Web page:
On Tuesday, the New York Times published a story that had the politerati abuzz. The headline was bold: “Ben Carson Is Struggling to Grasp Foreign Policy, Advisers Say.” The piece reported that the GOP presidential candidate’s “remarks on foreign policy have repeatedly raised questions about his grasp of the subject,” and it noted that “two of his top advisers said in interviews that he had struggled to master the intricacies of the Middle East and national security and that intense tutoring was having little effect.” Duane Clarridge, a top adviser to Carson on terrorism and national security, told the Times, “Nobody has been able to sit down with him and have him get one iota of intelligent information about the Middle East.” Ouch.
The Carson campaign immediately blamed the messengers. Carson’s spokesman called the article “an affront to good journalistic practices” and claimed that the Times had taken “advantage of an elderly gentleman.” Clarridge—known to his pals as Dewey—is 82 years old. But the damage was done. Clarridge’s observations reinforced the impression that Carson, a retired neurosurgeon, is in over his head when it comes to national security issues.
A particularly intriguing aspect of this dustup was that Carson had turned to Clarridge for foreign policy advice. Often portrayed as a veteran spymaster in the media, Clarridge has indeed had a long career in intelligence, but it has been a checkered one.
Clarridge first achieved public notoriety during the Iran-contra affair—the doozy of a scandal in which President Ronald Reagan secretly sold arms to the terrorist-supporting regime of Iran in order to free American hostages and in which his national security crew used these ill-gotten proceeds to secretly finance the CIA-backed contras who were trying to overthrow the socialist government of Nicaragua. Clarridge, then a top CIA official, played a role in both sides of the conspiracy. He helped White House aide Oliver North use a CIA front company to ship US-made HAWK missiles to Iran. According to the independent counsel who investigated the scandal, he also sought funding from the apartheid regime of South Africa for the contras, after Congress had cut off assistance for the contras. Clarridge retired from the CIA in 1987 after being formally reprimanded for his involvement in the Iran weapons deal.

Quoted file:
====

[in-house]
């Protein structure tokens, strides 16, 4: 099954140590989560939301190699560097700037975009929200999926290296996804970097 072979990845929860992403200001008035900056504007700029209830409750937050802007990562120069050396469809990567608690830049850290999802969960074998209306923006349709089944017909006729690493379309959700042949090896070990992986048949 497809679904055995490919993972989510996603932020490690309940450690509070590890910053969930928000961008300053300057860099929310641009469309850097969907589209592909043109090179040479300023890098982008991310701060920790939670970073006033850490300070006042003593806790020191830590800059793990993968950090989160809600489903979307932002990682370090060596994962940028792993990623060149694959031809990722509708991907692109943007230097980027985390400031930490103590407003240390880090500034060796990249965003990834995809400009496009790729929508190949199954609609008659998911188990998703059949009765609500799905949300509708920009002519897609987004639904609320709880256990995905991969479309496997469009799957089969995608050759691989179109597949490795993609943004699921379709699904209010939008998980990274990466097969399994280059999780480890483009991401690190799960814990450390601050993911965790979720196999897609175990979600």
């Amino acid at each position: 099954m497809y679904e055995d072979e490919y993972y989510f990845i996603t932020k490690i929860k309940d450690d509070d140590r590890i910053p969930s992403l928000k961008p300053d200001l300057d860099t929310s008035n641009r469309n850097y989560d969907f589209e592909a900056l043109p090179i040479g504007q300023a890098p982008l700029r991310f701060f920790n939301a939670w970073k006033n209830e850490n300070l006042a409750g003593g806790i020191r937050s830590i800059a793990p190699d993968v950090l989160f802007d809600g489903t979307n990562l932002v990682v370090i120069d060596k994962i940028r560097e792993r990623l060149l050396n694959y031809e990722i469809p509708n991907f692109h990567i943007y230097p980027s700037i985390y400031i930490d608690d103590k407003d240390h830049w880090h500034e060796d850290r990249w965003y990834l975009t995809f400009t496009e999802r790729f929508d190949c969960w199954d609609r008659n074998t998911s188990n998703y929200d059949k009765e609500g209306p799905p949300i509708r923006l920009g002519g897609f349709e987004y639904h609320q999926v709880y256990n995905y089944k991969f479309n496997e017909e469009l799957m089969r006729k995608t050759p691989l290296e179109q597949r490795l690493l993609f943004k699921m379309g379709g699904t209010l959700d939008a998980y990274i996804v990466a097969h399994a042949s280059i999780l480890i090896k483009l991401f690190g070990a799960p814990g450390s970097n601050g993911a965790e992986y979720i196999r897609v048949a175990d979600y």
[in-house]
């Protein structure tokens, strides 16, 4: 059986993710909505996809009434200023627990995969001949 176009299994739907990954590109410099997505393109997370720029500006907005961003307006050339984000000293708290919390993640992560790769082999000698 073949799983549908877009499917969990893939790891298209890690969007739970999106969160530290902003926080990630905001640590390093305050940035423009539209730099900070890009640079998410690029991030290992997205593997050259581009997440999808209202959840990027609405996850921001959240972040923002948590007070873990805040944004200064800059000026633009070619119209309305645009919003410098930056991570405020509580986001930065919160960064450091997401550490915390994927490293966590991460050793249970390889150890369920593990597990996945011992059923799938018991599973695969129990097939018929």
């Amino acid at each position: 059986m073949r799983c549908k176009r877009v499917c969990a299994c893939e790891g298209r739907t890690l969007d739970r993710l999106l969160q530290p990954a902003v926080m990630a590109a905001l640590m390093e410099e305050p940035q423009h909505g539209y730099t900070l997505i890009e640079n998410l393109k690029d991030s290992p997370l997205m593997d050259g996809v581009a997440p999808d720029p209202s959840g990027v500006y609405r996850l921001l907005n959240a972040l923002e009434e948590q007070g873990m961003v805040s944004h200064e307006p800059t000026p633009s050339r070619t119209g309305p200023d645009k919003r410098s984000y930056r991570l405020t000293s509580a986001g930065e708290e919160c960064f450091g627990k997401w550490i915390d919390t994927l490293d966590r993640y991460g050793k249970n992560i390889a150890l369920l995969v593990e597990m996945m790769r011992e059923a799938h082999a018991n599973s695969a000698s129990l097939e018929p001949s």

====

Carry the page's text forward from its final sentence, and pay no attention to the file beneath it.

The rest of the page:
But there was worse blowback to come. In 1991, independent counsel Lawrence Walsh charged Clarridge for lying to congressional investigators and a presidential commission about his role in the trading-arms-for-hostages skullduggery. Essentially, after news of the clandestine deal with Tehran broke, Walsh alleged, Clarridge had repeatedly lied to investigators, claiming that he had not known that the shipments he had helped North arrange contained weapons. Clarridge had stuck to the cover story that these shipments involved oil drilling equipment. Walsh asserted, “There was strong evidence that Clarridge’s testimony was false.”
Walsh also pointed out that Clarridge had falsely testified when he had told government investigators that he had not known about Reagan administration efforts (arguably illegal) to seek secret financial aid from other countries for the contras and and that he himself had not sought such funds for the contras. Walsh maintained that CIA cables proved that Clarridge had misled investigators about this. Yet Walsh did not bring perjury charges against Clarridge for these allegedly false statements, noting the reasons for sidelining this portion of the case were classified.
Clarridge did end up skating on the charges related to the Iran weapons scheme. His trial was scheduled to start on March 15, 1993. Yet on Christmas Eve in 1992, President George H.W. Bush, who was in the last weeks of his presidency, pardoned six Iran-contra defendants, including Clarridge. The trial was canceled.